The role of livestock in refugee-host community relations

In South Sudan, tensions arose when refugees arrived with their livestock, disrupting the existing relationships between the local population and nomadic peoples. Understanding the relations between all three groups of people and their livestock was key to finding solutions.

The Republic of South Sudan became the world’s newest country in July 2011, separating from Sudan after decades of civil war. However, the status of border regions in Sudan’s Blue Nile and South Kordofan states was not fully clarified in the peace agreement that opened the way for South Sudan’s independence, and both regions saw hostilities rekindled in September 2011. Aerial bombardment and ground offensives drove nearly 125,000 people, along with tens of thousands of cattle, sheep and goats, from Blue Nile state to seek refuge across the border in South Sudan.

Living in four camps in Maban County in Upper Nile state, the refugees’ relations with the heavily outnumbered local community have sometimes been difficult, with livestock playing an important role in the conflicts. Through efforts involving State and local government and both refugee and local communities, however, United Nations (UN) agencies and non-governmental organisations (NGOs) were able to forge agreements between the various groups to reduce tensions.

The people and their animals

The Maban people – the host community in this area – number approximately 45,000.[1] They live in small groups of mud and thatch homesteads, with each group connected loosely to a number of others, forming what are often referred to as villages. Nearly all Maban families keep some livestock, typically one to four cattle, up to six pigs, up to eight sheep and goats, and up to ten chickens, while about two thirds of Maban households own at least one cow. All these animals are free to graze and scavenge during the day. Although livestock and their products are consumed only minimally by the Maban people, their animals play other important roles. They can be sold for cash or bartered in an emergency, and are an important component in the payment by the groom’s family to the family of his prospective wife. Livestock, in addition to cash, may also be given as compensation in the event of injury, murder or accidental death of a community member. The Maban people also grow a variety of crops on small plots which are located half a kilometre or more from their dwellings in order to prevent damage by the livestock living in and around the villages.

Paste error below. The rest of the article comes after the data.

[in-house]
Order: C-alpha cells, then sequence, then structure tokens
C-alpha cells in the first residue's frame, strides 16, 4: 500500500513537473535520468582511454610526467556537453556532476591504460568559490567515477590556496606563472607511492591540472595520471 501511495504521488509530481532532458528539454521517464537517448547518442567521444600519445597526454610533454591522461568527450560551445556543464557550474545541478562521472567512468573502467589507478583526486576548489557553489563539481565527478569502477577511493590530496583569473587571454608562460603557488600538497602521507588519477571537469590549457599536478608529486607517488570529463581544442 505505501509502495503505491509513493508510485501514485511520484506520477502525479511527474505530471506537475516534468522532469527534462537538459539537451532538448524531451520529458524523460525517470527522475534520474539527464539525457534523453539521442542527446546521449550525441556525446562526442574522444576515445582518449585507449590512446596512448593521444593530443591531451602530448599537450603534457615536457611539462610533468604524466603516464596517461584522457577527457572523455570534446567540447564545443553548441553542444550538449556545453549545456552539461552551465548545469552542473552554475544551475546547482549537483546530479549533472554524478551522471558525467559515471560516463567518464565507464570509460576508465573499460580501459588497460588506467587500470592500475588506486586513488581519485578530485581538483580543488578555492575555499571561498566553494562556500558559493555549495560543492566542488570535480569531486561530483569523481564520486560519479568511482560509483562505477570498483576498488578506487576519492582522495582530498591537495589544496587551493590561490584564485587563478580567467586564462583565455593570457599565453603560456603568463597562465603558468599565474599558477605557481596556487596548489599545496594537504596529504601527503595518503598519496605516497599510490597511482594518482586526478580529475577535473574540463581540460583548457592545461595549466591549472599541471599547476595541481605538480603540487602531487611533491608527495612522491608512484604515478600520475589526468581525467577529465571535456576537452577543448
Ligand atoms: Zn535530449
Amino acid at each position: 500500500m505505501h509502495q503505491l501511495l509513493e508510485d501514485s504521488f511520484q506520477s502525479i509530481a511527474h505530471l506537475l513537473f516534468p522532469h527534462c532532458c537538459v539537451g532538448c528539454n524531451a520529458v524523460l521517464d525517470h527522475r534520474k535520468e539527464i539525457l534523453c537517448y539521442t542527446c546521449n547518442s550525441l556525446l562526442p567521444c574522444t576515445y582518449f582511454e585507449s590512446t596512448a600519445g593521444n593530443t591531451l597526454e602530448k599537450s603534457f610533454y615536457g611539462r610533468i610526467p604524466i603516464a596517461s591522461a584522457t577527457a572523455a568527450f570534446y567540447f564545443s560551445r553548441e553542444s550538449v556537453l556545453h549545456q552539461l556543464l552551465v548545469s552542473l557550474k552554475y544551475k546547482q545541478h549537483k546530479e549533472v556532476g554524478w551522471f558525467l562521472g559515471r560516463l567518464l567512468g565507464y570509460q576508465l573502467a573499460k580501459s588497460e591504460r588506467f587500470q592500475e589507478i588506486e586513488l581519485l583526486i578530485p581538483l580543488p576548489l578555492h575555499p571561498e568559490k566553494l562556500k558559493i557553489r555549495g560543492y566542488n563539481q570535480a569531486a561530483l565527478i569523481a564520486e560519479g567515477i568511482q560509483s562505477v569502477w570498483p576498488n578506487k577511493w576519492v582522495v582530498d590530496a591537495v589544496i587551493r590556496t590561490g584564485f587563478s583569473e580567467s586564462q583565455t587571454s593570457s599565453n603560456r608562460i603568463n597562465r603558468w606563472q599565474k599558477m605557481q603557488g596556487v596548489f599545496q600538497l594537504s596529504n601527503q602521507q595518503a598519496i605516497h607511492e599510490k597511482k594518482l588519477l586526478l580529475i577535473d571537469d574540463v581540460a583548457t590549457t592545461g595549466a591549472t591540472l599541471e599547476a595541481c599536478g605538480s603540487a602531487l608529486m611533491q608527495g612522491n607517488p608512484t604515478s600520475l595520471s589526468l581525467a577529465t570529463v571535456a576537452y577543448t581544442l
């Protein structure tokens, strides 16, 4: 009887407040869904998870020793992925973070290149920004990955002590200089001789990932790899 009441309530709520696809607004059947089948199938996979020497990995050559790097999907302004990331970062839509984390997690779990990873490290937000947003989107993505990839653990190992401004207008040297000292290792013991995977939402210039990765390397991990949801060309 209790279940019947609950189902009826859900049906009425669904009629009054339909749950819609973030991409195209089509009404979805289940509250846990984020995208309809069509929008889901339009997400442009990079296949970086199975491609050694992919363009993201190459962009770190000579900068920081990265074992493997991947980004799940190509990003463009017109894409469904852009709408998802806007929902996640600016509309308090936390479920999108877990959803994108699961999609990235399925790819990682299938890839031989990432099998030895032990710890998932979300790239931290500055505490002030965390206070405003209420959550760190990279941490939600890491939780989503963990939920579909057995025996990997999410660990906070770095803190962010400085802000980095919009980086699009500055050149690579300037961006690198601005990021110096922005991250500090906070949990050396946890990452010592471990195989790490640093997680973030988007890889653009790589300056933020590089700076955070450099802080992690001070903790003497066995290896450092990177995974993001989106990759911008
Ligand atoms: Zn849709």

By mid-2012, refugees from Sudan’s Blue Nile state were estimated to have brought around 100,000 cattle and 150,000 sheep and goats to Maban County, although by the end of that year up to half of the refugee livestock is thought to have perished, stressed from the long trek and unused to the wetter conditions of Maban. While the refugees in Maban County come from numerous linguistic groups from Sudan’s Blue Nile state, the largest single group – and the only people to bring large numbers of livestock with them – is the Ingessana. At home, the Ingessana depend on their animals for use in agriculture and transport, for milk and for meat on special occasions, and as a source of cash in emergencies, a means of securing a wife, compensation for damages, injury or death inflicted on third parties, and a symbol of social prestige.